Strong Sales for Supermarkets in March; Australia to embrace softer restrictions soon

  • May 05, 2020 08:20 PM AEST
  • Kunal Sawhney
    CEO Kunal Sawhney
    2781 Posts

    Kunal Sawhney is founder & CEO at Kalkine and is a richly experienced and accomplished financial professional with a wealth of knowledge in the Australian Equities Market. Kunal obtained a Master of Business Administration degree from University of T...

Strong Sales for Supermarkets in March; Australia to embrace softer restrictions soon

Government and the National Cabinet are due to meet on 8 May 2020. After the meeting, information would be available regarding the baseline removal of restrictions.

Gold MTF non-AMP

It is likely to spark some demand in the system, as a lot of non-essential work is pending for households. The trajectory of new cases has been on a lower end over the past month, and it may be the right time to open up the economy.

A longer lockdown is likely to hurt the economy more. Meanwhile, a gradual resumption of economic activity would enable the country to start recovering from the contraction in economic activities. Online demand is likely to be higher as vulnerable citizens may not have similar ambitions post COVID-19.

For the week ended 17 April 2020, the CommBank Card insights suggested that spending was down 18% compared to the same period of previous year. Spending was up in household furnishing and equipment against the same period last year.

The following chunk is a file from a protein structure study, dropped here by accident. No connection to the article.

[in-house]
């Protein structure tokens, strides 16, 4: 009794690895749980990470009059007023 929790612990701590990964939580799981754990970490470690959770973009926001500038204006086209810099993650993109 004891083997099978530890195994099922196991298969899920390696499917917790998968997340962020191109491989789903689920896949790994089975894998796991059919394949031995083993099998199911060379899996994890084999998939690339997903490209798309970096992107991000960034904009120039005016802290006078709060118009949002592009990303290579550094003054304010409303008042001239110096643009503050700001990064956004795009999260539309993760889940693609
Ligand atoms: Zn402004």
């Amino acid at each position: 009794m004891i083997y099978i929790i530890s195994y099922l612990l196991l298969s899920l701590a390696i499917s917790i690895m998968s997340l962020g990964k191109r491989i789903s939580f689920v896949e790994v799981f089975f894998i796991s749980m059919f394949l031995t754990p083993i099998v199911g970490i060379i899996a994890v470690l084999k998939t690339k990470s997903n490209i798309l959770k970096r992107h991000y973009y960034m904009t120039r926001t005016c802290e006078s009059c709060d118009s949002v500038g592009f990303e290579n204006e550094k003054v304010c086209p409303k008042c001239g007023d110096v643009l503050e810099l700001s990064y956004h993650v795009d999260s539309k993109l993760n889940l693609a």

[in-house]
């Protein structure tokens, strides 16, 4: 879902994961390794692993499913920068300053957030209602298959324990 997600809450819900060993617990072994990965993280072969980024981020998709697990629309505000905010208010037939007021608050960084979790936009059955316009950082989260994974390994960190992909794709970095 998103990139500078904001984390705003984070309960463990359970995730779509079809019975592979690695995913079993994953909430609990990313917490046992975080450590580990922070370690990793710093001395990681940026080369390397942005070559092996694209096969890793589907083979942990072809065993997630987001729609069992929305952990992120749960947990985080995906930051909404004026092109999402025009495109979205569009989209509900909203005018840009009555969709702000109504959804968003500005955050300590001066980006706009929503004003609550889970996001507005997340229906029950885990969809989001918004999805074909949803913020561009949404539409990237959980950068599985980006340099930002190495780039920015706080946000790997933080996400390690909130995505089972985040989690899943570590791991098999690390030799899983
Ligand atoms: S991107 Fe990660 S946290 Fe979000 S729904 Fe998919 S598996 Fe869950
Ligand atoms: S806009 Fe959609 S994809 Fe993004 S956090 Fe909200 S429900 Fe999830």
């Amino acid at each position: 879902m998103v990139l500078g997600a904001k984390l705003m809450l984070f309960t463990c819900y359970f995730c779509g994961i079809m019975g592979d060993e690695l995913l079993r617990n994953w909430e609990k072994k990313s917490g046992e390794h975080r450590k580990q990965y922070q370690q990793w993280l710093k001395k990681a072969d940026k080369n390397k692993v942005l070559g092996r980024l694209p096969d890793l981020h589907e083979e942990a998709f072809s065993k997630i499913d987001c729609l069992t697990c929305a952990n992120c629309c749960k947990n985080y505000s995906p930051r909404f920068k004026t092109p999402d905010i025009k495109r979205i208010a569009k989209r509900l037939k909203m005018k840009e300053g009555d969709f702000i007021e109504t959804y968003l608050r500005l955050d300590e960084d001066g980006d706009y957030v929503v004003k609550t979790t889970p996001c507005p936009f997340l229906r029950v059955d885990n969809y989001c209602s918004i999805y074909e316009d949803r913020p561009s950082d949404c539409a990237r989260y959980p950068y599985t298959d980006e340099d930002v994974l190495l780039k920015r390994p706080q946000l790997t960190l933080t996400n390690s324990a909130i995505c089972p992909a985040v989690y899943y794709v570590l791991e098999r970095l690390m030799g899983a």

Recently, the Australian Bureau of Statistics (ABS) released the preliminary retail sales numbers. In March, Australians grappled supermarkets furiously, as hunting for essentials like toilet papers intensified, leading to rationing of certain items in the stores.

The ABS’ prelim retail sales print noted that March 2020 witnessed strongest ever increase in sales, surpassing the record of June 2000 – when shopping was preponed in the wake of GST implementation.

An 8.2% jump in retail sales reading for March was the strongest since the data started publishing. Although the exact numbers will be released on 6 May 2020, the prelim numbers confirm that chaos in supermarkets was paramount.

A precipitate shock like this to supermarkets may have stretched the capacity of stores, including employees and supply chains.

It was understood that customers were inclined towards supermarkets, specialised food and liquor retailing. Essential products like pasta, rice and toilet paper saw the turnover doubling, while items related to home and offices also witnessed strong growth.

Although there were increases in essentials, social distancing and public health measures led to strong falls in:

  • Restaurants, cafés and takeaway food services.
  • Clothing, footwear and personal accessory retailing.

More recently, ABS released the inflation print, which reflects that CPI rose 0.3% in March 2020 against a 0.7% rise in December 2019. Over the past twelve months to March 2020, the CPI index rose by 2.2% against 1.8% in December 2019.

In March quarter, among the most significant movers in CPI – vegetables were up 9.1%, tobacco was up 2%, pharmaceuticals were up 5.1% and secondary education was up 3.4%. On the other side, strong falls were recorded in automotive fuel, down by 6%, domestic holiday travel and accommodation was down by 3.1% while international holiday travel and accommodation was down by 3%.